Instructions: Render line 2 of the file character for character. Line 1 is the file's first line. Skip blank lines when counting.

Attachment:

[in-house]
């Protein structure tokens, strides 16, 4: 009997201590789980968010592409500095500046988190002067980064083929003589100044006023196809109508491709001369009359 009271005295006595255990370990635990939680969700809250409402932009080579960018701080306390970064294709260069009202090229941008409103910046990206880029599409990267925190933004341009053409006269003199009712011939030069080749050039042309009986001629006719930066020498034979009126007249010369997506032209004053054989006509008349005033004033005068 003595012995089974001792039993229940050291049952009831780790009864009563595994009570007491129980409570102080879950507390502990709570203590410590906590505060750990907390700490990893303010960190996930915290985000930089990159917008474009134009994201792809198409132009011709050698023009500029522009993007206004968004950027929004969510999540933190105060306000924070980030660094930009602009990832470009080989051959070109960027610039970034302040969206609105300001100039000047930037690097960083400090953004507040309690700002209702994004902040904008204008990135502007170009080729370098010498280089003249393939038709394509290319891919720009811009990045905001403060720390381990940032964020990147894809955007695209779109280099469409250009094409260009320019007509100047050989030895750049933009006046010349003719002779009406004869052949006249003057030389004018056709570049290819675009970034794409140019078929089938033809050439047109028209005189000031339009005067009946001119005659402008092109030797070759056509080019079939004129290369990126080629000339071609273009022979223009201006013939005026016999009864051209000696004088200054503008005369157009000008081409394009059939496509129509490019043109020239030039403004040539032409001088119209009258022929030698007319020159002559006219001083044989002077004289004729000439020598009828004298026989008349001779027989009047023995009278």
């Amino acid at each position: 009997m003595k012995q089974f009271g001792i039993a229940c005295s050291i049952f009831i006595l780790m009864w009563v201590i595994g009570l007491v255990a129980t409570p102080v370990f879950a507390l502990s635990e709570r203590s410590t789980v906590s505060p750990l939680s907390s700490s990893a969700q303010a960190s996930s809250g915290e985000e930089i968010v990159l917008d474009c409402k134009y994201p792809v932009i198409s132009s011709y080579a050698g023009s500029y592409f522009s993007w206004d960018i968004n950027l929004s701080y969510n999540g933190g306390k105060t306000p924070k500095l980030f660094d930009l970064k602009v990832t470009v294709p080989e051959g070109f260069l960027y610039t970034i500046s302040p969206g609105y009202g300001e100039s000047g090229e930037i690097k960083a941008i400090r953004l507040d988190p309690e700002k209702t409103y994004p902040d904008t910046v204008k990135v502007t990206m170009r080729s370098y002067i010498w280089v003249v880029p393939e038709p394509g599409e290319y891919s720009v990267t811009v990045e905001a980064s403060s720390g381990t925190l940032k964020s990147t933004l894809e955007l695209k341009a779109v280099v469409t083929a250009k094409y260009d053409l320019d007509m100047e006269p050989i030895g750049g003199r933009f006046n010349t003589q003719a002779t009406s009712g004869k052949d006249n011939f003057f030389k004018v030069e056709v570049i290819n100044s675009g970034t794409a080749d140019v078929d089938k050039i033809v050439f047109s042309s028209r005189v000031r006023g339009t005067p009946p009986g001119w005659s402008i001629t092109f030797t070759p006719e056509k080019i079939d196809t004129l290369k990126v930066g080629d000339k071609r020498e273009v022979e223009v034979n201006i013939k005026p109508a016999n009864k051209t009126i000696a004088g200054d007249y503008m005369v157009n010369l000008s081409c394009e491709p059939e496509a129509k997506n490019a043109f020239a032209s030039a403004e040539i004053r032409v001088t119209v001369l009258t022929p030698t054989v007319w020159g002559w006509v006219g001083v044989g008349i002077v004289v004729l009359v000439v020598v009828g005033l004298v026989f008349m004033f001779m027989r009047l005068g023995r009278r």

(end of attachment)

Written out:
């Protein structure tokens, strides 16, 4: 009997201590789980968010592409500095500046988190002067980064083929003589100044006023196809109508491709001369009359 009271005295006595255990370990635990939680969700809250409402932009080579960018701080306390970064294709260069009202090229941008409103910046990206880029599409990267925190933004341009053409006269003199009712011939030069080749050039042309009986001629006719930066020498034979009126007249010369997506032209004053054989006509008349005033004033005068 003595012995089974001792039993229940050291049952009831780790009864009563595994009570007491129980409570102080879950507390502990709570203590410590906590505060750990907390700490990893303010960190996930915290985000930089990159917008474009134009994201792809198409132009011709050698023009500029522009993007206004968004950027929004969510999540933190105060306000924070980030660094930009602009990832470009080989051959070109960027610039970034302040969206609105300001100039000047930037690097960083400090953004507040309690700002209702994004902040904008204008990135502007170009080729370098010498280089003249393939038709394509290319891919720009811009990045905001403060720390381990940032964020990147894809955007695209779109280099469409250009094409260009320019007509100047050989030895750049933009006046010349003719002779009406004869052949006249003057030389004018056709570049290819675009970034794409140019078929089938033809050439047109028209005189000031339009005067009946001119005659402008092109030797070759056509080019079939004129290369990126080629000339071609273009022979223009201006013939005026016999009864051209000696004088200054503008005369157009000008081409394009059939496509129509490019043109020239030039403004040539032409001088119209009258022929030698007319020159002559006219001083044989002077004289004729000439020598009828004298026989008349001779027989009047023995009278």